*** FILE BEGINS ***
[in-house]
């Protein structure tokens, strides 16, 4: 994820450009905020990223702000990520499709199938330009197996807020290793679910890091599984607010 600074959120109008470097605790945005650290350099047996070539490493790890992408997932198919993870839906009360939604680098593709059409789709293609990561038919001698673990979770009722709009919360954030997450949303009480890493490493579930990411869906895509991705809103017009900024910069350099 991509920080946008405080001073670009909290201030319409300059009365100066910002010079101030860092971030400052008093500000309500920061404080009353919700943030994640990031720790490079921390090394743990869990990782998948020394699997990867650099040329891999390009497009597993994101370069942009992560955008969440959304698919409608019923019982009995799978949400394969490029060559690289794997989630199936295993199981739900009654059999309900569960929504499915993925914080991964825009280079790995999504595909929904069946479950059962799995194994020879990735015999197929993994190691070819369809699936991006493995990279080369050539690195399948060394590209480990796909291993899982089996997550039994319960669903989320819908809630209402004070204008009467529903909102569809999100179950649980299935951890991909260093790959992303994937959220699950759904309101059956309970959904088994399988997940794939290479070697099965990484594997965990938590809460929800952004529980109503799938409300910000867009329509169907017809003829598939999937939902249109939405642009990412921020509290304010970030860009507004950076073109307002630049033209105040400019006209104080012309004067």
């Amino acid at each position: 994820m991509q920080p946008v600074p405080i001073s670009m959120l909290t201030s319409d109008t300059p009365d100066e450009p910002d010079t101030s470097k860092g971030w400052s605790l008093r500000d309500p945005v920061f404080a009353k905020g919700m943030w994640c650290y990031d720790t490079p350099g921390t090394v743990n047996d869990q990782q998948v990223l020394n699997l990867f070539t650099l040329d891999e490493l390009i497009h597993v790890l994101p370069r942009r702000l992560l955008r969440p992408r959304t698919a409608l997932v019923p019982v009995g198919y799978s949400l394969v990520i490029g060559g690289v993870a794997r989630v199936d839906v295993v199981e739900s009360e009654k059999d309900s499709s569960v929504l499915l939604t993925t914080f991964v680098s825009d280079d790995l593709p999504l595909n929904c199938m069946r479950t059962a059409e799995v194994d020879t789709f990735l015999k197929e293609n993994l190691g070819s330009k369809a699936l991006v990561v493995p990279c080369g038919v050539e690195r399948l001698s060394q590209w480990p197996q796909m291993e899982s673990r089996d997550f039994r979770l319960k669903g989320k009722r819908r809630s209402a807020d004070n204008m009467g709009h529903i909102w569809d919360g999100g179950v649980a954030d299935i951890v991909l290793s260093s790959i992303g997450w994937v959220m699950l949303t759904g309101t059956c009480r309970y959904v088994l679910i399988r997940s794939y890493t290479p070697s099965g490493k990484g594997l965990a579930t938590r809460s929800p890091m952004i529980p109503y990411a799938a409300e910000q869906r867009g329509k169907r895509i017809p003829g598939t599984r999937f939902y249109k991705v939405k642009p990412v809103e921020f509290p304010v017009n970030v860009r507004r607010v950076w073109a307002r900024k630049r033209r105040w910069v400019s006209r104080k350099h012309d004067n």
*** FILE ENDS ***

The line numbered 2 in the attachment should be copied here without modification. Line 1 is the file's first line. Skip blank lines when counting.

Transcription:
């Protein structure tokens, strides 16, 4: 994820450009905020990223702000990520499709199938330009197996807020290793679910890091599984607010 600074959120109008470097605790945005650290350099047996070539490493790890992408997932198919993870839906009360939604680098593709059409789709293609990561038919001698673990979770009722709009919360954030997450949303009480890493490493579930990411869906895509991705809103017009900024910069350099 991509920080946008405080001073670009909290201030319409300059009365100066910002010079101030860092971030400052008093500000309500920061404080009353919700943030994640990031720790490079921390090394743990869990990782998948020394699997990867650099040329891999390009497009597993994101370069942009992560955008969440959304698919409608019923019982009995799978949400394969490029060559690289794997989630199936295993199981739900009654059999309900569960929504499915993925914080991964825009280079790995999504595909929904069946479950059962799995194994020879990735015999197929993994190691070819369809699936991006493995990279080369050539690195399948060394590209480990796909291993899982089996997550039994319960669903989320819908809630209402004070204008009467529903909102569809999100179950649980299935951890991909260093790959992303994937959220699950759904309101059956309970959904088994399988997940794939290479070697099965990484594997965990938590809460929800952004529980109503799938409300910000867009329509169907017809003829598939999937939902249109939405642009990412921020509290304010970030860009507004950076073109307002630049033209105040400019006209104080012309004067």